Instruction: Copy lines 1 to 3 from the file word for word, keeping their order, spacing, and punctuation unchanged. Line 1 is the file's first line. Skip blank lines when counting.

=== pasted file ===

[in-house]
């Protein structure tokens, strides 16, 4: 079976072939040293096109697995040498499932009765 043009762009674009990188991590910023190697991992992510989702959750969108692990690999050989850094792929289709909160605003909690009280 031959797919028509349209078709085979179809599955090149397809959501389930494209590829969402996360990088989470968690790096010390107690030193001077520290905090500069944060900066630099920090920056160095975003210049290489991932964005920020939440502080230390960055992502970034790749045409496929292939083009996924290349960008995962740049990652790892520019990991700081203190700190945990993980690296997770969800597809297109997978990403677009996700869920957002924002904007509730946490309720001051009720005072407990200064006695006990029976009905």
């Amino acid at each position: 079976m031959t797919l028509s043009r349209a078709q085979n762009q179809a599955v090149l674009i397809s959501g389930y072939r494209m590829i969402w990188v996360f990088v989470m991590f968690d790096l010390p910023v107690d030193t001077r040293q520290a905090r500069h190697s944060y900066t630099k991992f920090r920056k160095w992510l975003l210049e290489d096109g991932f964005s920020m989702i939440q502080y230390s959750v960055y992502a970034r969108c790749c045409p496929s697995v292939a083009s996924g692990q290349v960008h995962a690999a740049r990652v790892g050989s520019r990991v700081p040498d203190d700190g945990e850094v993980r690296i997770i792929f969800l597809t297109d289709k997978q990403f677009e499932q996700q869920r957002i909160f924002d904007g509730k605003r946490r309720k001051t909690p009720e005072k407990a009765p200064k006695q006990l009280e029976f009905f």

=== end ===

[in-house]
């Protein structure tokens, strides 16, 4: 079976072939040293096109697995040498499932009765 043009762009674009990188991590910023190697991992992510989702959750969108692990690999050989850094792929289709909160605003909690009280 031959797919028509349209078709085979179809599955090149397809959501389930494209590829969402996360990088989470968690790096010390107690030193001077520290905090500069944060900066630099920090920056160095975003210049290489991932964005920020939440502080230390960055992502970034790749045409496929292939083009996924290349960008995962740049990652790892520019990991700081203190700190945990993980690296997770969800597809297109997978990403677009996700869920957002924002904007509730946490309720001051009720005072407990200064006695006990029976009905």
């Amino acid at each position: 079976m031959t797919l028509s043009r349209a078709q085979n762009q179809a599955v090149l674009i397809s959501g389930y072939r494209m590829i969402w990188v996360f990088v989470m991590f968690d790096l010390p910023v107690d030193t001077r040293q520290a905090r500069h190697s944060y900066t630099k991992f920090r920056k160095w992510l975003l210049e290489d096109g991932f964005s920020m989702i939440q502080y230390s959750v960055y992502a970034r969108c790749c045409p496929s697995v292939a083009s996924g692990q290349v960008h995962a690999a740049r990652v790892g050989s520019r990991v700081p040498d203190d700190g945990e850094v993980r690296i997770i792929f969800l597809t297109d289709k997978q990403f677009e499932q996700q869920r957002i909160f924002d904007g509730k605003r946490r309720k001051t909690p009720e005072k407990a009765p200064k006695q006990l009280e029976f009905f």